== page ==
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Object sliding down smooth quarter circle as a function of time

  1. Apr 17, 2010 #1
    I can't find anything on the internet about this...
    How is it done?


    I've got a smooth curve given by these parametric equations:
    y = 5cos( theta )+5; x = 5sin( theta )
    taking g = 9.81

    how can I model the position of the ball as a function of time?
    Or how can I model it so that i can write it in multiples of deltatime?
    (e.g. new_pos = current_pos + velocity*dt)
    how can I estimate, or determine the time it takes to slide down it?
     
  2. jcsd
  3. Apr 17, 2010 #2
    Mate...

    1) Show your work.

    2)Post it in the homework's section...
     
  4. Apr 17, 2010 #3
    I don't know where to start since the acceleration is constantly changing.

    I did, but this is an extension to the work.
     
  5. Apr 17, 2010 #4
    Your "work".. That is your effort in doing the sum...And not the work done by/on the ball...lol... ;)

    Anyways.. Use vectors... Diff y and x wrt time. And remember do not forget the "d(theta)/dt".. You cant write it as some random omega cause that aint make any sense.

    Instead think like this. You have got a curve which is nothing but a circle with centre at y=5. So now take the normal forces and the g effects. Resolve and now find the omega. And plug that omega as d(theta)/dt...
     
  6. Apr 17, 2010 #5
    I know, I attempted it and failed hard :P

    Surely there must be an easy way?
     
  7. Apr 17, 2010 #6
    Look at it this way. The trajectory is the same as a pendulum with the pivot at the center of the circle with radius a="5" (say 0.5 m), so the time for the object to slide from top to bottom is exactly a quarter period of a pendulum swinging from + 90 degrees to - 90 degrees. This is exactly the problem of a pendulum of arbitrary amplitude.

    Bob S
     
  8. Apr 18, 2010 #7
    But doesn't that forumula 2pi*sqrt(L/g) only work for small amplitudes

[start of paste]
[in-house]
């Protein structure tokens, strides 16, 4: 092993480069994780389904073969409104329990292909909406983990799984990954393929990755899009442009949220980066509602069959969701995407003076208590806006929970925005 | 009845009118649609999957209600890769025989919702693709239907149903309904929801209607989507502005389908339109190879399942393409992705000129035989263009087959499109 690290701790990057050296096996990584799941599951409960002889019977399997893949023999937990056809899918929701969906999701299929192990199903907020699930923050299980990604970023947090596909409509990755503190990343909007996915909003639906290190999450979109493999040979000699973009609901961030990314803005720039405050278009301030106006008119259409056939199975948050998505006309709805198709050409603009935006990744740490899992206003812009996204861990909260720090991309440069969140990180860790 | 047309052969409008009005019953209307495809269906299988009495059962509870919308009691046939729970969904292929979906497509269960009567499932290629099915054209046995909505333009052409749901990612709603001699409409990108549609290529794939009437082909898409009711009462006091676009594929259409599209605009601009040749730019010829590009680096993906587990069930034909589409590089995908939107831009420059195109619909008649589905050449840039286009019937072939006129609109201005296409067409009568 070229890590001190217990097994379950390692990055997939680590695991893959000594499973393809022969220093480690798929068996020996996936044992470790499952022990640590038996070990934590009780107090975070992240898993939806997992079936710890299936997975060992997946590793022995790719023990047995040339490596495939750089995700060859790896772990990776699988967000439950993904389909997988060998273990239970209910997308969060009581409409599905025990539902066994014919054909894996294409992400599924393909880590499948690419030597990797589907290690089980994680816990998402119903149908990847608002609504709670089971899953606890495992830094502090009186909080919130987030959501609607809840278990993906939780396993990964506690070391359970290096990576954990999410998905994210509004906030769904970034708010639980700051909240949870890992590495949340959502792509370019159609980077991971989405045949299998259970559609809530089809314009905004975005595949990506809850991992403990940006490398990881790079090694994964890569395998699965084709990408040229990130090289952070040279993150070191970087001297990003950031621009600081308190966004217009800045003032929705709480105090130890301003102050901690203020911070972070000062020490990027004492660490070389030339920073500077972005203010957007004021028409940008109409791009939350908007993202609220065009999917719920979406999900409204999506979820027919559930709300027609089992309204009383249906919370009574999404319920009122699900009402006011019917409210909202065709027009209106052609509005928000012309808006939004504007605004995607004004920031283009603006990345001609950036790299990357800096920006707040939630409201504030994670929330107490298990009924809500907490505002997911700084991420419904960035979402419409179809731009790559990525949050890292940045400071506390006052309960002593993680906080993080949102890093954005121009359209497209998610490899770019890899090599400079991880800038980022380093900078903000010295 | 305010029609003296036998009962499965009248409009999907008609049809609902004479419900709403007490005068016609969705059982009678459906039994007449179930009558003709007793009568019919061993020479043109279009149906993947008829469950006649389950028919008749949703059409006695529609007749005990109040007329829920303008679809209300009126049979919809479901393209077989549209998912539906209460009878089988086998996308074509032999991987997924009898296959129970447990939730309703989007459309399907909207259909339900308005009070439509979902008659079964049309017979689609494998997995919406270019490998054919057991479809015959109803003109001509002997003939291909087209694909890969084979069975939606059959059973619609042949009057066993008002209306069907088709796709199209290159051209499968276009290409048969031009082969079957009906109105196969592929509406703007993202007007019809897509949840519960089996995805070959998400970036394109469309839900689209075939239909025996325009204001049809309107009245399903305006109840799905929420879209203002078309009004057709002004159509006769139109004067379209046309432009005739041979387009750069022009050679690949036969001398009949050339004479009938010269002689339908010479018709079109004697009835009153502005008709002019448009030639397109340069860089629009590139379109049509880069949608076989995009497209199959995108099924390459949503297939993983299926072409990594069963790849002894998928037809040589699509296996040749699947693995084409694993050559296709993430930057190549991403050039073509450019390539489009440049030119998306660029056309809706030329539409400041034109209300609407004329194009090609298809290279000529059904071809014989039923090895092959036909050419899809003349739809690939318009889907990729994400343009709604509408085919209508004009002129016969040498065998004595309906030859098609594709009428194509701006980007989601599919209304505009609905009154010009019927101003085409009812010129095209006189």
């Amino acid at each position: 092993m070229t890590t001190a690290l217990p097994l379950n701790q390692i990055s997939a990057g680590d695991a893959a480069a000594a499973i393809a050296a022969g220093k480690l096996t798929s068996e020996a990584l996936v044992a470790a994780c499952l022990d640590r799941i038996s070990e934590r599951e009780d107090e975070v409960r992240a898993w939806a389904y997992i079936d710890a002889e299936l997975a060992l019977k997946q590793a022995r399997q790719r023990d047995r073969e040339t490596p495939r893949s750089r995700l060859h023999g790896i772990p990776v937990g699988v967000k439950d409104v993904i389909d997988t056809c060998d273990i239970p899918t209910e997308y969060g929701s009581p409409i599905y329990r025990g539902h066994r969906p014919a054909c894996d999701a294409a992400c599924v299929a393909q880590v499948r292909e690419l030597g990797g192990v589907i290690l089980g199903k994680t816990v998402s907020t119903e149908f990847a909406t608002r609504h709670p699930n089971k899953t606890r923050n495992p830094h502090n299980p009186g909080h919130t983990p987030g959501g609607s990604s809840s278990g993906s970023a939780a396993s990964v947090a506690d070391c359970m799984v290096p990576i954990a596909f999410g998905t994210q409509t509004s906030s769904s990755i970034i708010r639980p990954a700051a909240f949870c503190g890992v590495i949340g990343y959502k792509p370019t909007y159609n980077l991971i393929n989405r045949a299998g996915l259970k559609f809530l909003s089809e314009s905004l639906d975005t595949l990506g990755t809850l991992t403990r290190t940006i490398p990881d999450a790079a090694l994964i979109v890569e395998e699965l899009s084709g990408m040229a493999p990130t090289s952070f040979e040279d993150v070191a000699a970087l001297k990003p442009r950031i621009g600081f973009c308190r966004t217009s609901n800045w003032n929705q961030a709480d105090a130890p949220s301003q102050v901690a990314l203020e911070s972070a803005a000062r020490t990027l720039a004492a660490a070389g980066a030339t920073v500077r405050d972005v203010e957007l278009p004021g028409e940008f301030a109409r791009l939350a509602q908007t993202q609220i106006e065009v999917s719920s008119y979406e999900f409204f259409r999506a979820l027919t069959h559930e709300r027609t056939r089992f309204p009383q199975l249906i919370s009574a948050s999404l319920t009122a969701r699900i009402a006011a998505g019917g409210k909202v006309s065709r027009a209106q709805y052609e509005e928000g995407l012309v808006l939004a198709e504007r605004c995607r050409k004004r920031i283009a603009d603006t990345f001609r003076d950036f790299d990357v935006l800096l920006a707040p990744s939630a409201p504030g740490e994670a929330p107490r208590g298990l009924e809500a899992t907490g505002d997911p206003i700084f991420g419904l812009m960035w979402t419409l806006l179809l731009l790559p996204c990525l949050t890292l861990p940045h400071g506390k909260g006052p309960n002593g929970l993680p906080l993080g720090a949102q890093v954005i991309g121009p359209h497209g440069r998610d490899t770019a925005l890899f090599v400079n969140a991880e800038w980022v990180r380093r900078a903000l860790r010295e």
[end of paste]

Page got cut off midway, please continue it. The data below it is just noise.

this is a fairly large one at pi/2 radians :P
     
  9. Apr 18, 2010 #8
    I've got this now, but how do I get them as functions of time?
    http://mathbin.net/45802 [Broken]
     
    Last edited by a moderator: May 4, 2017
  10. Apr 18, 2010 #9
    If am getting your point, your task is to find the equation of the motion of a particle on a smooth curve.
    Just try to use the Lagrangian.
    But you should first show us how far you have tried!
    Good luck
     
  11. Apr 18, 2010 #10
    If am getting your point, your task is to find the equation of the motion of a particle on a smooth curve.
    Just try to use the Lagrangian.
    But you should first show us how far you have tried!
    Good luck
     
  12. Apr 18, 2010 #11
    I did, it's here
    http://mathbin.net/45802 [Broken]
     
    Last edited by a moderator: May 4, 2017
  13. Apr 18, 2010 #12
    I worked it on separate paper because i could not write it properly using this Latex codes. Please refer to attached its pdf file View attachment prob.pdf .

    Just let me know if you still have any question.

    Here is the latex version

    Here is my attempt:
    As the mass is slide on a frictionless curve, i can use Lagrange's equation for a conservative force. That is,